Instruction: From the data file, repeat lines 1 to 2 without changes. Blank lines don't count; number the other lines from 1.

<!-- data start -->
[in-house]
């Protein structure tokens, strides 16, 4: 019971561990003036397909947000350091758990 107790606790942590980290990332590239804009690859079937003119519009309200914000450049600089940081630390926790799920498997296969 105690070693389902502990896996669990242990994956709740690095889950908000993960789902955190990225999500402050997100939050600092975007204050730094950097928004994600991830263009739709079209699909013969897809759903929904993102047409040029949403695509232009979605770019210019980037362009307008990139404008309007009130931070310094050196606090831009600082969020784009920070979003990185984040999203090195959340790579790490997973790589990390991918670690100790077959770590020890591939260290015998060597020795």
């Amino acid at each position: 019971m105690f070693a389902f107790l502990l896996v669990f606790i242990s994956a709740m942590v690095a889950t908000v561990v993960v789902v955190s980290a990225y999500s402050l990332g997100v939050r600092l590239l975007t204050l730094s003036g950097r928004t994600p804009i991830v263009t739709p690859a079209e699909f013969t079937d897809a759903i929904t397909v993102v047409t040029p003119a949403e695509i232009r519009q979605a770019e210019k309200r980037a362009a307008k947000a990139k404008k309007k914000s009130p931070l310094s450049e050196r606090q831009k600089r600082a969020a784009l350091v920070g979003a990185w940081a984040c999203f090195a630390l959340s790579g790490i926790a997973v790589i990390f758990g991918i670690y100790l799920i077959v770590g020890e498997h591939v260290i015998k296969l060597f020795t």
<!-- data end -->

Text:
[in-house]
């Protein structure tokens, strides 16, 4: 019971561990003036397909947000350091758990 107790606790942590980290990332590239804009690859079937003119519009309200914000450049600089940081630390926790799920498997296969 105690070693389902502990896996669990242990994956709740690095889950908000993960789902955190990225999500402050997100939050600092975007204050730094950097928004994600991830263009739709079209699909013969897809759903929904993102047409040029949403695509232009979605770019210019980037362009307008990139404008309007009130931070310094050196606090831009600082969020784009920070979003990185984040999203090195959340790579790490997973790589990390991918670690100790077959770590020890591939260290015998060597020795």